Preparedness 101 – the get home bag (GHB)
So you might wonder what a “get home bag” is. It’s just what it sounds like – a bag to get you home again. They’re quite similar to the BOBs (bug out bags). A GHB is usually a day pack filled with basic supplies and equipment that you’d need in case an emergency strikes while you’re away from your home. It’s a basic emergency preparedness item.
Unlike the BOBs, though, you want to keep your GHB with you. Many people keep them in their cars. That works great if your car is always with you. In our household, though, the car is with me part of the week and with the Hubster the other part of the week. If we kept the Hubster’s GHB in the car then he wouldn’t have access on the days he carpools to work.
So think about how you live and work and decide on a system that works best for you.
For us the answer is to have a kit that stays with the car and also have a pack that stays with the Hubster when he’s at work or away without our car.
So what should someone put in their GHB?
Like your BOBs, the GHB contents are going to vary depending upon your climate, your local weather emergencies, and other local conditions.
Some commonly included items are:
– emergency food. might include energy bars, electrolyte packets, peanut butter crackers, etc. the food should be ready to eat and not require any additional energy or hydration to use. Also include a spork – they don’t take up much space and are handy in case you need to eat other foods.
– water bottle or water bladder. we pack both water bottles and CamelBak style water bladders in our kits. depending upon your local water situation you might consider adding in a water filter (Katadynand Berkey make some good portable models) or water purification tablets.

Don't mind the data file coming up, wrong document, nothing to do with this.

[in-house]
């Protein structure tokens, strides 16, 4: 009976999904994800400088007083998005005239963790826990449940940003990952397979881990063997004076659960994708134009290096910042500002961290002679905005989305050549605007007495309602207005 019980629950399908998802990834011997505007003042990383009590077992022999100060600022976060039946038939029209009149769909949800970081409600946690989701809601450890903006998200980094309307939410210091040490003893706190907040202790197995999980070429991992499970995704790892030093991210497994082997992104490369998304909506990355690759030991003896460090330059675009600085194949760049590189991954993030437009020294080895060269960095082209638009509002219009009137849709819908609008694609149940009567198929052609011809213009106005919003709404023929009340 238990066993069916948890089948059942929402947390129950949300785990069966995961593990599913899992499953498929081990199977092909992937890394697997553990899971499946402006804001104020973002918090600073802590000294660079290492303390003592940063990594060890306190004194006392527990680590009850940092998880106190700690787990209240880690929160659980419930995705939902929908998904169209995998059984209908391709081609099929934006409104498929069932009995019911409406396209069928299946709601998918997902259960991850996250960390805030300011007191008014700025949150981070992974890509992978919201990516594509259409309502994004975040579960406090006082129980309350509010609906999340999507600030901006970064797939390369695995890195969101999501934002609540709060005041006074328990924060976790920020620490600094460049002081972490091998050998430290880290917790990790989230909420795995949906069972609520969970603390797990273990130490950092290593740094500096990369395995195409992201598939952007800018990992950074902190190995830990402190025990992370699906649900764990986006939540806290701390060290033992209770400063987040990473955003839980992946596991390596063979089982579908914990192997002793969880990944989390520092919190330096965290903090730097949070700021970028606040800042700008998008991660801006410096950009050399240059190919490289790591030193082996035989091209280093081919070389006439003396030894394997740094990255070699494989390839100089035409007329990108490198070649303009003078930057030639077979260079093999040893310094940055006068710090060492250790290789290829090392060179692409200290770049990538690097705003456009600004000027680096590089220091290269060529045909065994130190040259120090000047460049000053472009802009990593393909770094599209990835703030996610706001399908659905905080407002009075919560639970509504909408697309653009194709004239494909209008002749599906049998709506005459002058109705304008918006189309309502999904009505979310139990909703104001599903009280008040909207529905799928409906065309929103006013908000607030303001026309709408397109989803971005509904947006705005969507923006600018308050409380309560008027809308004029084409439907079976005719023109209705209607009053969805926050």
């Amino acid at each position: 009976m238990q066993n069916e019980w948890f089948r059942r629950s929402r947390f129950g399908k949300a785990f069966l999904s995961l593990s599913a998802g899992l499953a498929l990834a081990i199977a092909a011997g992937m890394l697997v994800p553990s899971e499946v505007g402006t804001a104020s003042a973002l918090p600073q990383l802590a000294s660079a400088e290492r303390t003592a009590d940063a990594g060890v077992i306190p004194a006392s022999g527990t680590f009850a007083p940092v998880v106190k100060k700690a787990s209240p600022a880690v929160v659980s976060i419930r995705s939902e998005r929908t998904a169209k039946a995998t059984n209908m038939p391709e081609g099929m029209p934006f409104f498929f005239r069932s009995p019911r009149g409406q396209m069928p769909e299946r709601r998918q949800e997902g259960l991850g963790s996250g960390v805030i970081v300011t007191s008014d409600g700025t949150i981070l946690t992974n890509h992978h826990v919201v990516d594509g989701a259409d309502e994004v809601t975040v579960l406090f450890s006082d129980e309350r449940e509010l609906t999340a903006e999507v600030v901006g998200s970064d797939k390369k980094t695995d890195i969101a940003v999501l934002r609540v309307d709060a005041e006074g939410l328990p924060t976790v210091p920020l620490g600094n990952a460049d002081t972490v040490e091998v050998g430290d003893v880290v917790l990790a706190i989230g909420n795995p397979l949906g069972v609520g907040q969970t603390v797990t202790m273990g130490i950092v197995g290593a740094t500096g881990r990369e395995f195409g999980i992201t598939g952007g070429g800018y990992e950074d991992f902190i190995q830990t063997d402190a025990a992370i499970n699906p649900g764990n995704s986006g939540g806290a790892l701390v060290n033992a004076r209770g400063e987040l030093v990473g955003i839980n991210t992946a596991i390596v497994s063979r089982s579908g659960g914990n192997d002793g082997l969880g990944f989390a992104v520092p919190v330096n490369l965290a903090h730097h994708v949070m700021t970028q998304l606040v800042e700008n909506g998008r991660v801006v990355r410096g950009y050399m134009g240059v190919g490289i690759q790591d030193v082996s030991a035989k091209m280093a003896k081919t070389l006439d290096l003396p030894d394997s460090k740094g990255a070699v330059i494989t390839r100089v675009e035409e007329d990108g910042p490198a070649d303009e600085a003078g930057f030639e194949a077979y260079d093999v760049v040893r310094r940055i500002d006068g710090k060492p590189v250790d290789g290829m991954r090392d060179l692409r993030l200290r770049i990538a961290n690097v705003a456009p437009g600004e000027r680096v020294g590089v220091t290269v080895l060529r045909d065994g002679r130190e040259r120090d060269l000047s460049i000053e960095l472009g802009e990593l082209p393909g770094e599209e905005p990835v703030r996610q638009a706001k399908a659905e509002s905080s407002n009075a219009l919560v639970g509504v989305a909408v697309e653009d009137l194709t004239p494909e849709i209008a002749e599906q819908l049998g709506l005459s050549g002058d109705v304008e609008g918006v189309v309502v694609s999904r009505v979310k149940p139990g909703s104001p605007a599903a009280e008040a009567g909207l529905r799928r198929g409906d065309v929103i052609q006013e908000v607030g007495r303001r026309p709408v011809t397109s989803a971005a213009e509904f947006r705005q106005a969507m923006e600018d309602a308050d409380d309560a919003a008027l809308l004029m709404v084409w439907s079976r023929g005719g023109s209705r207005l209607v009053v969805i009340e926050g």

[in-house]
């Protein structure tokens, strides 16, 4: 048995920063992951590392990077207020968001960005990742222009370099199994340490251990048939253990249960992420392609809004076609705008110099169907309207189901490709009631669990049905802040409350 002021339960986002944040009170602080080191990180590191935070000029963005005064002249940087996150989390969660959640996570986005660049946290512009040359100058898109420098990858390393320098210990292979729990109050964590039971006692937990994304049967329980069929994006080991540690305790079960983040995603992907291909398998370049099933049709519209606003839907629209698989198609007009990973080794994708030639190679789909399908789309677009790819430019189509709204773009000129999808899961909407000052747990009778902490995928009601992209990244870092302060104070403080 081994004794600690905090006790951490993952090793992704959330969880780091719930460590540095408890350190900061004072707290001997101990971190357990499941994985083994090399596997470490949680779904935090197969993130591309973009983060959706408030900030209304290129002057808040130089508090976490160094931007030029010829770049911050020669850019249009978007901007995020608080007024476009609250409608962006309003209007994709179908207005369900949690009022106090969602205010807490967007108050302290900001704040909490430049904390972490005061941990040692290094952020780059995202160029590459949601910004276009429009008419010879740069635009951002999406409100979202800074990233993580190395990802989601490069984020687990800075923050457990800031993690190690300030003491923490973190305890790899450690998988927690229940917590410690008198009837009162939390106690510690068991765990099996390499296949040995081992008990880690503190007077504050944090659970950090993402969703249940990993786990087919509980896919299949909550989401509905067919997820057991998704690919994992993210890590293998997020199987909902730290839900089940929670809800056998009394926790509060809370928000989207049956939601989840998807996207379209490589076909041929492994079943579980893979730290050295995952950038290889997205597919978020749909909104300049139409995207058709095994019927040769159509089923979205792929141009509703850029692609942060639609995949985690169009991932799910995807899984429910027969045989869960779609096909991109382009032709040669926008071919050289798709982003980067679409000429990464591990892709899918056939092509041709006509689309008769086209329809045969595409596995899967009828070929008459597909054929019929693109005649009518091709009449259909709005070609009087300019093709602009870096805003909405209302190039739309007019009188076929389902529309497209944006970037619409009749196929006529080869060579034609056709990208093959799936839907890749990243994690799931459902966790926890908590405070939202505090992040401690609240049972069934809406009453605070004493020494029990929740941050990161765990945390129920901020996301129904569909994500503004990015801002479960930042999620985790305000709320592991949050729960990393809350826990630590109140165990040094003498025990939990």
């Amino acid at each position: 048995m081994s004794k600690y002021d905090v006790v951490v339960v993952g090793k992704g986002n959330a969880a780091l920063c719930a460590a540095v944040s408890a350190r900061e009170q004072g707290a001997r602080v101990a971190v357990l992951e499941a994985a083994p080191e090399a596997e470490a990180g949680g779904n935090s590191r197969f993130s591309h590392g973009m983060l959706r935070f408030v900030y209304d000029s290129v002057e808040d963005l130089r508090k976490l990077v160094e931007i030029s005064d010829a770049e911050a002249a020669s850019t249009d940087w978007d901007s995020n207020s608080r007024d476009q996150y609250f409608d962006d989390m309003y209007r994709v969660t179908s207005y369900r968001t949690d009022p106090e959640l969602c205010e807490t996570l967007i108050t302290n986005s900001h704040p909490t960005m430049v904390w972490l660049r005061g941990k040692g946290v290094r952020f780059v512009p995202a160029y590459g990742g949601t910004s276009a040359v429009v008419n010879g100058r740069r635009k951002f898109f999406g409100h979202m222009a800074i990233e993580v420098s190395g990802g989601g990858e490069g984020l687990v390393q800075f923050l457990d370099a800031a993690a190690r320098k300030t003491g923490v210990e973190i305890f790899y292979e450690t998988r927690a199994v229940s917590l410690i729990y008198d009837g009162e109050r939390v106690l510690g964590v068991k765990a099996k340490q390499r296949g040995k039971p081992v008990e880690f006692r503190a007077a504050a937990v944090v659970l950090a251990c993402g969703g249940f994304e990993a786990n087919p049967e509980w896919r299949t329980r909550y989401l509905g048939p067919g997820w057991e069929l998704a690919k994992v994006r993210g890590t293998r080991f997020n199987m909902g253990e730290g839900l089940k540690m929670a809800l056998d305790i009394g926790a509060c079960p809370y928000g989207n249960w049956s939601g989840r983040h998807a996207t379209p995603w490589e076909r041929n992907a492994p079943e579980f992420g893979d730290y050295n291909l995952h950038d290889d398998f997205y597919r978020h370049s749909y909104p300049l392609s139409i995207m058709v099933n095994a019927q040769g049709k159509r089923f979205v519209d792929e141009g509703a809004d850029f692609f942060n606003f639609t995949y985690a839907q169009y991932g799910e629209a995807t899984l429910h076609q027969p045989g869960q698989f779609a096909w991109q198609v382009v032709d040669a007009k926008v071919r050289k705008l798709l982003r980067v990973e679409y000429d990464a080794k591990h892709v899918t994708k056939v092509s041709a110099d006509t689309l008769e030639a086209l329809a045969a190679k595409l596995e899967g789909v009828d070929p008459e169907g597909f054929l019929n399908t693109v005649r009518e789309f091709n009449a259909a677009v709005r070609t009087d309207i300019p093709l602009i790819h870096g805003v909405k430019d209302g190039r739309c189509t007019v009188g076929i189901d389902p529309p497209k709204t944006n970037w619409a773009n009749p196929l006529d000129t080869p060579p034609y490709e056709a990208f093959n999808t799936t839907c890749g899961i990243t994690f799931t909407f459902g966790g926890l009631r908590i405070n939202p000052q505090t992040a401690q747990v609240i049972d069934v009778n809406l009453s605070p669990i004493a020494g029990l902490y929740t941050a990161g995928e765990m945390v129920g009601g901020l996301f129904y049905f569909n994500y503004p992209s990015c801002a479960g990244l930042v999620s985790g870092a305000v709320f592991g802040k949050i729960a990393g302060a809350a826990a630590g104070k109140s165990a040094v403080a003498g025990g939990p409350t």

– protection from the weather. here you’ll want a poncho or other rain gear, warm winter clothing (in season), extra socks, sensible walking/hiking shoes, perhaps an emergency blanket and/or tarp if you’ll need to shelter overnight.
– tools. commonly included tools are small knife, Leatherman multi-purpose tool, flashlight, signal mirror, whistle, small alcohol stove or hobo stove.
– fire starters. waterproof matches, butane lighter, cotton balls coated in petroleum jelly, steel wool and a 9v battery (pack separately), hand sanitizer (high alcohol content makes it a great dual purpose item for emergency packs)
– comfort and personal hygiene items. sunscreen, chapstick, soap, hand sanitizer, bug repellent, camping towel, and baby wipes.
– first aid supplies. bandages, steri-strips, antibiotic ointment, alcohol wipes, moleskin (to prevent blisters), ibuprofen, anti-diarrheal medicine.
The most important things to consider when putting together your GHB are the weather conditions you’ll likely be exposed to and the distance you’ll likely need to travel. You also want to consider the route you’ll have to use and the conditions you’ll face on that route.
For me I also need to consider transporting children back home and their needs. The kit kept in the car includes a folding stroller and infant carrier to help transport our toddler and assist our five year old. For short periods of time both the Hubster and I can carry the toddler in a sling or mei tai style carrier. For longer distances the stroller becomes more important. If we need to return home on foot from the nearest big city we’re looking at 45 miles and that means an overnight stay because our kids can’t hike that in a day (and neither can I toting a 35 pound toddler on my back!). Our car kit also contains tarps and rope so we can assemble temporary shelters as well as lots of winter camping gear.
We tend to pack more food in the winter months (cold weather means more calories burned) and more water in the summer months. Our winter kit contains more heat generating materials like a hobo stove and candles than does our summer kit.
Here are some pictures showing you what the Hubster typically keeps in his GHB:
Do you have GHBs packed for your family members? If so, do you pack items other than the ones we mentioned?
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